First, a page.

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Kilpatrick's comments on drug use in Oakland tick off Patterson
Oakland Co. exec demands apology
September 16, 2005
BY JOE SWICKARD FREE PRESS STAFF WRITER
Oakland County Executive L. Brooks Patterson is demanding an apology from Detroit Mayor Kwame Kilpatrick after Kilpatrick's comment Thursday that suburban schoolkids are using more LSD, ecstasy and methamphetamines than young Detroiters.
During a debate with mayoral challenger Freman Hendrix, Kilpatrick said: "In Birmingham, in Bloomfield Hills and all these places, they do more meth, they do more ecstasy and they do more acid than all the schools in the city of Detroit put together."
After the debate, Kilpatrick said he was not being divisive: "I merely wanted to point out to everybody that this is a problem everywhere. Children are depressed in Macomb County just like in Detroit. Children are using drugs in Oakland County just like in Detroit. And we can't continue to keep doing this 'us versus them' and 'those people down there.' "
That did not satisfy Patterson, who has scheduled a news conference for this morning to demand an apology: "He's the one who just did the us-versus-them thing," he said.
Drug abuse experts said Kilpatrick is probably right about suburban schoolkids using those drugs more often, but it makes little difference.
"City or suburb, bottom line -- there's abuse everywhere," said Susan Hiltz, executive director of PREVCO, an anti-drug abuse coalition. "It just looks different in different communities."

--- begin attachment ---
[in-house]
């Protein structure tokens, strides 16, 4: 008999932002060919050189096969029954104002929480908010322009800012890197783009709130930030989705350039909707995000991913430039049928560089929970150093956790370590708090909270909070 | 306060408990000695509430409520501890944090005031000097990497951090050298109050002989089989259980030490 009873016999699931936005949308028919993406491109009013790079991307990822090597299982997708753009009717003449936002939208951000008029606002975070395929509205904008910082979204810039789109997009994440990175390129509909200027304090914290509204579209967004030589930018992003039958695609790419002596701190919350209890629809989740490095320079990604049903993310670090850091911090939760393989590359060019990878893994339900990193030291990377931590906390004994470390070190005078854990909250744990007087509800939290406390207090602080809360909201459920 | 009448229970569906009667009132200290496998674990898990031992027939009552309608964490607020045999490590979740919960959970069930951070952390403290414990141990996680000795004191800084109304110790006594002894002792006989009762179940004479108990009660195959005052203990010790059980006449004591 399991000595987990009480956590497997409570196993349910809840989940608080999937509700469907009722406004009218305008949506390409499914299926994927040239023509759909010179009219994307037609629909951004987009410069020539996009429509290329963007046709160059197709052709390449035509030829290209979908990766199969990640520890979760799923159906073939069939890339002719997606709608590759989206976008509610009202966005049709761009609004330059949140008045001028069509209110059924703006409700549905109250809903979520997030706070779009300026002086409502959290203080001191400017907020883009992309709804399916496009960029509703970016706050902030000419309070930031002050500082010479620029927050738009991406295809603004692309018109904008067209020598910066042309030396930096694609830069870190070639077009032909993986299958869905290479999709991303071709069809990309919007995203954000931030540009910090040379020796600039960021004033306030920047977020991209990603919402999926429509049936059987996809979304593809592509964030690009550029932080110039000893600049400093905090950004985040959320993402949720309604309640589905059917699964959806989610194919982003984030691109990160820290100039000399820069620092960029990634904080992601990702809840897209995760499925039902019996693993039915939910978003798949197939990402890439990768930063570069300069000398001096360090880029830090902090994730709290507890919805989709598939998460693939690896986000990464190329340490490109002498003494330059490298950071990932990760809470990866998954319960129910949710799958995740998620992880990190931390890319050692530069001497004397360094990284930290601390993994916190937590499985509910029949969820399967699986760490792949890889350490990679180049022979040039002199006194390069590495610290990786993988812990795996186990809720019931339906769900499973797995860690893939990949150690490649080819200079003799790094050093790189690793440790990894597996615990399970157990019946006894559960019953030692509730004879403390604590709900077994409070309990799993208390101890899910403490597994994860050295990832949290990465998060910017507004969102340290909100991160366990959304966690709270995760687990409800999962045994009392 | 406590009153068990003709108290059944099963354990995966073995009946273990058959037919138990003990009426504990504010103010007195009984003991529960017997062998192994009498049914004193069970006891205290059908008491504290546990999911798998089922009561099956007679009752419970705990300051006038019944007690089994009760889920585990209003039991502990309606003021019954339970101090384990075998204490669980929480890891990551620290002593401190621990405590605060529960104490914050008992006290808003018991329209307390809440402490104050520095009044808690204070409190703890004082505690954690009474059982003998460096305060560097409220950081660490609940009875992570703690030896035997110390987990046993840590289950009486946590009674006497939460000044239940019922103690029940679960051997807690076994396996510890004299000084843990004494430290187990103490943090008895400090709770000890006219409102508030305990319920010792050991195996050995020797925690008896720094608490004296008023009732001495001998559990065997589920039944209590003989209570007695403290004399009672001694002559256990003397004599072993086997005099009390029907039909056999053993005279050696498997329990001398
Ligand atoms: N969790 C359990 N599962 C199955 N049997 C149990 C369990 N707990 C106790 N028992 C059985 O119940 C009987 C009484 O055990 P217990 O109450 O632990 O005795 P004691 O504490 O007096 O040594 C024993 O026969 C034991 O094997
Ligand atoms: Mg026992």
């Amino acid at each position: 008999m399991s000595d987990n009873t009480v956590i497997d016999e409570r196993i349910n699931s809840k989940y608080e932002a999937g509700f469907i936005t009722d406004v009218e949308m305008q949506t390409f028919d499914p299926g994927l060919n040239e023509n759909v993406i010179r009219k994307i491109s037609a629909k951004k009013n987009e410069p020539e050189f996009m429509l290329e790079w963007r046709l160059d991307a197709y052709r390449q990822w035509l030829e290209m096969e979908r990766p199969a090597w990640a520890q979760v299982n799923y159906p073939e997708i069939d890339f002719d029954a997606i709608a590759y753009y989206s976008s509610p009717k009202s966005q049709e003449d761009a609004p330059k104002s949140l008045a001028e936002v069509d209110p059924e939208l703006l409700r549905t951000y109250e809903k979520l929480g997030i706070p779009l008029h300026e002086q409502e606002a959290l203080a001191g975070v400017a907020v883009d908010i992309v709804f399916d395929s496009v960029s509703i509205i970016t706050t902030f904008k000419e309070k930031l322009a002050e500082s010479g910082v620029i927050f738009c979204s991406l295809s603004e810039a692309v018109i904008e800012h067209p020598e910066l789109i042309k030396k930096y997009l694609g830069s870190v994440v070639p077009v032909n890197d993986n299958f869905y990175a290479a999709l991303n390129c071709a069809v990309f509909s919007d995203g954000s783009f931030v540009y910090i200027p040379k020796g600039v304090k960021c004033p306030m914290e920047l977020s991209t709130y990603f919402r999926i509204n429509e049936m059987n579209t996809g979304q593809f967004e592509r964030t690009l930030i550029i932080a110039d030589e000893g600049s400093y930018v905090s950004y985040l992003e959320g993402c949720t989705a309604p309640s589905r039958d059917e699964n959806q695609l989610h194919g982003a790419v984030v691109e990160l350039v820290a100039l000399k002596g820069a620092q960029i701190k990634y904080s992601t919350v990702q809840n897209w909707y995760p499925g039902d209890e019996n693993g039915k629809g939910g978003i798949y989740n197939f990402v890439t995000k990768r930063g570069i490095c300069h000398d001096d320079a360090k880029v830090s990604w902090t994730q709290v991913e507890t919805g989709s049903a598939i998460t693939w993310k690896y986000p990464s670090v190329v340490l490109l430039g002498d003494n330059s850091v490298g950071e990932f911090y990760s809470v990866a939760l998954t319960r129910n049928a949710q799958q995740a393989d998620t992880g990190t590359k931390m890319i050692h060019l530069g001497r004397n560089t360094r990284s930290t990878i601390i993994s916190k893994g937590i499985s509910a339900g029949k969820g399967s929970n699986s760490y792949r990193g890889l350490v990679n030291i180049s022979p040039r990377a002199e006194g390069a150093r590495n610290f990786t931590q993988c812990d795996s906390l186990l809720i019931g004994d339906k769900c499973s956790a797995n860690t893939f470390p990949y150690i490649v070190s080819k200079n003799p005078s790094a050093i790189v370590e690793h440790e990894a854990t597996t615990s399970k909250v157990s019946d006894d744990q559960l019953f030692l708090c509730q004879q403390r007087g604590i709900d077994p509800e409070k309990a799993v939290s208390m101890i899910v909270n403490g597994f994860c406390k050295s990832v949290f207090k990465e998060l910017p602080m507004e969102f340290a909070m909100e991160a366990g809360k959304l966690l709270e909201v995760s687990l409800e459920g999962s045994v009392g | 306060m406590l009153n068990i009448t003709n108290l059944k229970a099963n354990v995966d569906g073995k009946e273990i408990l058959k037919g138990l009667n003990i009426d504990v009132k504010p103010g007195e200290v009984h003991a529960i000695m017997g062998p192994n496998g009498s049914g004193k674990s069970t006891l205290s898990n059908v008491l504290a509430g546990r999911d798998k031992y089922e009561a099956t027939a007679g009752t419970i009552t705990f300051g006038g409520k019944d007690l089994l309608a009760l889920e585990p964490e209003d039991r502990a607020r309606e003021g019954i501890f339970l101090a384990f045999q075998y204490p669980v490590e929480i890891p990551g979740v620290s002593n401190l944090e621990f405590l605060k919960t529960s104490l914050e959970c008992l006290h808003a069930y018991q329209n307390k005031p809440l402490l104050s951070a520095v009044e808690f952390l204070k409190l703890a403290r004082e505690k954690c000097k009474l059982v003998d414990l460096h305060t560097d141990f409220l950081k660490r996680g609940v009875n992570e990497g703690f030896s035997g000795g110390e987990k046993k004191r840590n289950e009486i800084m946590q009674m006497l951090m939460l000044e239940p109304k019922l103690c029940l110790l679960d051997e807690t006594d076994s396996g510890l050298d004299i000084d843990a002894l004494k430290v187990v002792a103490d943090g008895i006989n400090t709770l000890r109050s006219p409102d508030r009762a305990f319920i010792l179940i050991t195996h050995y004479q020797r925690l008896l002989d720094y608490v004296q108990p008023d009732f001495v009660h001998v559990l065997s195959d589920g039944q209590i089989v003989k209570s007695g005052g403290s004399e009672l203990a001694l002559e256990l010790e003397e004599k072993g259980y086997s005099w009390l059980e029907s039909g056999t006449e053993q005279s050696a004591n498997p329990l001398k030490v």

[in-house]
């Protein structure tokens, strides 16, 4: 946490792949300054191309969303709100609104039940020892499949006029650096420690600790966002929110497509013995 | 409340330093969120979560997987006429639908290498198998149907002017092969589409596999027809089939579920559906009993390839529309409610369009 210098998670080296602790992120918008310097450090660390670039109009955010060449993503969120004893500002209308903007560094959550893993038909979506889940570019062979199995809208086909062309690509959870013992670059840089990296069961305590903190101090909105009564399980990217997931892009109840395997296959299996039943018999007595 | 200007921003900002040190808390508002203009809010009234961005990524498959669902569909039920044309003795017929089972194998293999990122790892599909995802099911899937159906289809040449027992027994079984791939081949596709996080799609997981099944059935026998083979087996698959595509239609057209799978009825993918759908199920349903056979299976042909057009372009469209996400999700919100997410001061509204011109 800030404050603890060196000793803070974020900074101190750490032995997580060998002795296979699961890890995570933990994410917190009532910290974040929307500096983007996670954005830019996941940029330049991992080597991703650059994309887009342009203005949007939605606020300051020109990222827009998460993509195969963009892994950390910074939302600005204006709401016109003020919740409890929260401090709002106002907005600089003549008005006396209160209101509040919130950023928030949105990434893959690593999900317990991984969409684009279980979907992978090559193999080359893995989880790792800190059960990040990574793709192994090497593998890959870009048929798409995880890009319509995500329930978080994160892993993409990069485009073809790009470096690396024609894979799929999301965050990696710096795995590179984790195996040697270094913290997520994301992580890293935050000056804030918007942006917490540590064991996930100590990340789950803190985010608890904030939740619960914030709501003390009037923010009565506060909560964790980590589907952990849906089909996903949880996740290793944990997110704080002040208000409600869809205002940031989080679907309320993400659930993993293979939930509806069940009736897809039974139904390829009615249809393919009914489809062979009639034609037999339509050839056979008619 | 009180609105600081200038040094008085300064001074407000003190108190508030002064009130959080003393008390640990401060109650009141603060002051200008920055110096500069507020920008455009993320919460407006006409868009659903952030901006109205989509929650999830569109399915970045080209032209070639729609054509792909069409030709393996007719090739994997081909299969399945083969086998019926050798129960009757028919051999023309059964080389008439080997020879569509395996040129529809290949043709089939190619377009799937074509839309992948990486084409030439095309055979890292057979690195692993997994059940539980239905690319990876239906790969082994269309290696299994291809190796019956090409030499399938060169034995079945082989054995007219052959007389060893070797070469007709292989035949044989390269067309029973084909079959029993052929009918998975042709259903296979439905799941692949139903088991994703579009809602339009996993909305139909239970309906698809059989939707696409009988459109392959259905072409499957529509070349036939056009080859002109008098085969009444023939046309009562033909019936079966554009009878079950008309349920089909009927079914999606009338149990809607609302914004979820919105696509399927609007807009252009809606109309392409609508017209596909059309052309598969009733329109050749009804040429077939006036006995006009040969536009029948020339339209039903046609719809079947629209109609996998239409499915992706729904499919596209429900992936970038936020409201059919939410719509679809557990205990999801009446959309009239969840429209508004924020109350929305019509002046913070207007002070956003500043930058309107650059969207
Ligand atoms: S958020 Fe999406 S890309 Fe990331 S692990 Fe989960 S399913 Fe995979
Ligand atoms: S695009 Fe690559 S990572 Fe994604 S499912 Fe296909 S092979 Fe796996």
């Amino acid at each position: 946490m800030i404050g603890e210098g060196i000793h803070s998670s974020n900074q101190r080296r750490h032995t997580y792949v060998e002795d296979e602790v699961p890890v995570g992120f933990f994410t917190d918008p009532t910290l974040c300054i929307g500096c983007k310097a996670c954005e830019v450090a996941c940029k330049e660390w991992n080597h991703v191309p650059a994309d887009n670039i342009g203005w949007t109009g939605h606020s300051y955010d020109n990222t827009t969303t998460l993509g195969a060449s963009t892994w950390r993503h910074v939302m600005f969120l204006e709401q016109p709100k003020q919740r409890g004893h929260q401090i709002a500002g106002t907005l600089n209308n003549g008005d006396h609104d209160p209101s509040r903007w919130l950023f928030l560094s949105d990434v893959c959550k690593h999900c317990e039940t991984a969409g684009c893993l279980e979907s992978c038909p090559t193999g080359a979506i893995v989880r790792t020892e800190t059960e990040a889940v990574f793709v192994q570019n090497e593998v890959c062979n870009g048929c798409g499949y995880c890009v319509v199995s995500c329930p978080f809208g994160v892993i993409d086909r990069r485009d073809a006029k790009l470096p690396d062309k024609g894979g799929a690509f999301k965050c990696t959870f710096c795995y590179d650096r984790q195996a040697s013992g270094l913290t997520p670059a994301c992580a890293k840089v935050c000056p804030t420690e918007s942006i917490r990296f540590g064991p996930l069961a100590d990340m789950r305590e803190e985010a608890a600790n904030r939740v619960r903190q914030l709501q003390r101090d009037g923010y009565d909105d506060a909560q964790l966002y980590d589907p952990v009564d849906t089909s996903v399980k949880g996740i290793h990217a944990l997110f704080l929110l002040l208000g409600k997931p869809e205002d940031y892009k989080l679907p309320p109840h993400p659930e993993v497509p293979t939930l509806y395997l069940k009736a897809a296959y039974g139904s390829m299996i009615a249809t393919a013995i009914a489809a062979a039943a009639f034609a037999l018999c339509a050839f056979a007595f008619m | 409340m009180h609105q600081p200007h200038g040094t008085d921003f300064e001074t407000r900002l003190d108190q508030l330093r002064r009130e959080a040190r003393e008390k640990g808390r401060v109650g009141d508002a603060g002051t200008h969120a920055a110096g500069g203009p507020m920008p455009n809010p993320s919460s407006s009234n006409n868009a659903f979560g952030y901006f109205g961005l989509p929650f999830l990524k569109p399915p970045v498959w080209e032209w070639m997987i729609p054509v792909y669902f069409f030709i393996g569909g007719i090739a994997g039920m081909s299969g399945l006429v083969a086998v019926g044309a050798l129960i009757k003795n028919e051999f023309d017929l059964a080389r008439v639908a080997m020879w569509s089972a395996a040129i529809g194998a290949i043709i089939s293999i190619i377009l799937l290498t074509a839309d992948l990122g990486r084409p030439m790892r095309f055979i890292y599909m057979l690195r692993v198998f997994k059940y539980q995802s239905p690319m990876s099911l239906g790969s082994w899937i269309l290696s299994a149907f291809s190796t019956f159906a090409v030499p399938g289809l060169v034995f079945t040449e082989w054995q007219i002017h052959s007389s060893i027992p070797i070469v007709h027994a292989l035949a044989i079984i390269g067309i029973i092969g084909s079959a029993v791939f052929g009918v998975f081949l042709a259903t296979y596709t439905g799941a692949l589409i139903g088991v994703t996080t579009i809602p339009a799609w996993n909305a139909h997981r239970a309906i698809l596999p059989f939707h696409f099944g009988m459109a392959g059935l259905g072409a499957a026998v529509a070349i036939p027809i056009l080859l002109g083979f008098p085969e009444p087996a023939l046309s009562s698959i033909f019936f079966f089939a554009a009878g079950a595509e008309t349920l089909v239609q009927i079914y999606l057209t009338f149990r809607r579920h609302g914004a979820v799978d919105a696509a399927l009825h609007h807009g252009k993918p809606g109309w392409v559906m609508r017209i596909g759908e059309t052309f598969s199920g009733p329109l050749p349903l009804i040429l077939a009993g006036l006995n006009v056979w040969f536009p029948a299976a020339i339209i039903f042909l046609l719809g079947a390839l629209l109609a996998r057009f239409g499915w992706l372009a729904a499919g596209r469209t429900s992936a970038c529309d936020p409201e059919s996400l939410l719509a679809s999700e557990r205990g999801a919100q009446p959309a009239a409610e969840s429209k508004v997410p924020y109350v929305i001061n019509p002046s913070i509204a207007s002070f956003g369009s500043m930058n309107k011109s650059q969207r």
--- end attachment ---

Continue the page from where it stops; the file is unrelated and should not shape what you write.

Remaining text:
Hiltz and others dealing with young people's illicit drug use said the drugs of choice may differ from community to community, but the problem crosses racial and ethnic lines as easily as it does 8 Mile.
"It may be a 40-ounce in the city and a wine cooler in the suburb, but both communities need help," Hiltz said.
Lisa Machesky of the Birmingham Bloomfield Community Coalition, a group that addresses a variety of youth issues, said a recent survey of high schoolers in those cities showed their drug use was in line with national use, as shown in the University of Michigan's Monitoring the Future annual drug-use study.
The 2004 national survey showed that 3.1% of white 10th-graders had used ecstasy in the past 12 months, compared with 0.9% of black 10th-graders. The figures were about the same for methamphetamine use. The study found that 1.9% of white 10th-graders had taken LSD in the past year, compared with 0.4% of black 10th-graders.
Alcohol and marijuana use was much higher for both groups. Among white 10th-graders, 37.8% had used alcohol in the previous 30 days, and 28.2% had smoked marijuana in the past 12 months. Among black 10th-graders, the rates were 24.6% for alcohol and 27% for marijuana.
"Any drug use is too much," Machesky said.
Blake Angove, an outpatient therapist at the Maplegrove Center in West Bloomfield, said the mayor's comments are not far off base, but the different drug use appears to be a general matter of taste.
Angove said he sees little methamphetamine use, but suburban kids do use more related drugs, such as Ritalin. Ecstasy use is declining, he said, and LSD use is not widespread in the suburbs.
But, he said, alcohol and marijuana use transcends city-suburb divisions: "It's across the board."
Carl Taylor, a Michigan State University professor of sociology, said trying to dice the situation along city-suburban borders "loses sight of the larger issue: Kids are in trouble everywhere."